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I was looking through the Datamapper directories and opened up dm-core/tasks/dm.rb. Just generally speaking, what the heck is going on in this file? It looks like Greek to me. Particularly this thing about "specs" - what are those for? Is that similar to a software spec which defines what a project is supposed to encompass?

require 'spec/rake/spectask'
require 'spec/rake/verify_rcov'

task :default => 'spec'

RCov::VerifyTask.new(:verify_rcov => :rcov) do |t|
  t.threshold = 87.7 # Make sure you have rcov 0.7 or higher!

def run_spec(name, files, rcov)
  Spec::Rake::SpecTask.new(name) do |t|
    t.spec_opts << '--options' << ROOT + 'spec/spec.opts'
    t.spec_files = Pathname.glob(ENV['FILES'] || files.to_s).map { |f| f.to_s }
    t.rcov = rcov
    t.rcov_opts << '--exclude' << 'spec'
    t.rcov_opts << '--text-summary'
    #t.rcov_opts << '--sort' << 'coverage' << '--sort-reverse'
    #t.rcov_opts << '--only-uncovered'
    #t.rcov_opts << '--profile'

public_specs     = ROOT + 'spec/public/**/*_spec.rb'
semipublic_specs = ROOT + 'spec/semipublic/**/*_spec.rb'
all_specs        = ROOT + 'spec/**/*_spec.rb'

desc 'Run all specifications'
run_spec('spec', all_specs, false)

desc 'Run all specifications with rcov'
run_spec('rcov', all_specs, true)

namespace :spec do
  desc 'Run public specifications'
  run_spec('public', public_specs, false)

  desc 'Run semipublic specifications'
  run_spec('semipublic', semipublic_specs, false)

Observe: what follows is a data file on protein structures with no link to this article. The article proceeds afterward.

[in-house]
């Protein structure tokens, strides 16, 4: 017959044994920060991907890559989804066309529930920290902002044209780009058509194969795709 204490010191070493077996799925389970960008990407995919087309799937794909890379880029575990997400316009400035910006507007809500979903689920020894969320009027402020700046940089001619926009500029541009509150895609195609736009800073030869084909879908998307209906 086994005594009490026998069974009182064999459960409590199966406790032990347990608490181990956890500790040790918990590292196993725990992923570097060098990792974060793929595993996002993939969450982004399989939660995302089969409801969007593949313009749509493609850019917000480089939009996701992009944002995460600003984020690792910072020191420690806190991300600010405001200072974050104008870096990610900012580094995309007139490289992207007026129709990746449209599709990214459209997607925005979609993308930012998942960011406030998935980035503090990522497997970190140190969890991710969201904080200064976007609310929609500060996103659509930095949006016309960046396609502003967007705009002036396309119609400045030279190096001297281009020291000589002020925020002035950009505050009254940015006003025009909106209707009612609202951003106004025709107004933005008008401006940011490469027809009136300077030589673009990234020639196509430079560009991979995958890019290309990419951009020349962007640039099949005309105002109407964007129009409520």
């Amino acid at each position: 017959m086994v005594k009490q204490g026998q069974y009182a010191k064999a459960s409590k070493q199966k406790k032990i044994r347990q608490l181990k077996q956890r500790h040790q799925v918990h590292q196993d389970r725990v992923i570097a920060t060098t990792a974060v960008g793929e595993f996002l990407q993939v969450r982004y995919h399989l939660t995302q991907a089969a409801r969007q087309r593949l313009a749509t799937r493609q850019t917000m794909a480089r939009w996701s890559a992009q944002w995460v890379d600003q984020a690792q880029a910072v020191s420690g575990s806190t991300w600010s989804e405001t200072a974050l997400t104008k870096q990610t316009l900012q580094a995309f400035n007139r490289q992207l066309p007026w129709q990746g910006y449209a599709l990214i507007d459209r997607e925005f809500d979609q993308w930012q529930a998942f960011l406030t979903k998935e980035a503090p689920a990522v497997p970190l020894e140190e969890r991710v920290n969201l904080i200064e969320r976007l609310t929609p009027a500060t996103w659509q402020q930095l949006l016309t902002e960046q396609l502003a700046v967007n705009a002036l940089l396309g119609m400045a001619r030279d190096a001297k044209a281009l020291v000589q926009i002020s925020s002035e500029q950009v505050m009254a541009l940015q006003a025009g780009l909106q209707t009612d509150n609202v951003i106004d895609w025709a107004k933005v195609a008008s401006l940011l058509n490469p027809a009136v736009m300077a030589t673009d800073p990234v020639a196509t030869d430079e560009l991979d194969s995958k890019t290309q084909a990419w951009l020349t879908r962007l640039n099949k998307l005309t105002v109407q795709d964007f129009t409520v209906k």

namespace :rcov do
  desc 'Run public specifications with rcov'
  run_spec('public', public_specs, true)

  desc 'Run semipublic specifications with rcov'
  run_spec('semipublic', semipublic_specs, true)

desc 'Run all comparisons with ActiveRecord'
task :perf do
  sh ROOT + 'script/performance.rb'

desc 'Profile DataMapper'
task :profile do
  sh ROOT + 'script/profile.rb'
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2 Answers 2

up vote 3 down vote accepted

What you actually have there is a rake file that calls the rspec tests. The actual specs would be in files named foo_spec.rb and are a lot more readable.

RSpec is a framework for Behaviour Driven Development (BDD) and is used as an alternative to testunit the traditional Unit Testing framework in Ruby.

The real benefit to using BDD over traditional unit testing is one of having readable tests that quite literally read as specs.

I often sit with non technical clients and read through the spec source file to see if they make sense to them or if there are any rules missing. In almost all cases they can follow them intelligently.

Here is a silly simple example:

describe User do
  describe "basic generation" do
    before(:each) do
      @user=User.create :first_name=>"Bob, :last_name=>"Smith"

    it "should be valid" do
      @user.should be_valid

    it "should have a full name" do
      @user.full_name.should=="Bob Smith"

As the other poster said, go to the RSpec web site for more info.

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Spec files contain the specifications for behavior driven development. Check out rspec.

eta: I just read your question a bit more thoroughly. The file you're looking at is a rake file. It's calling on spec to run your BDD specifications.

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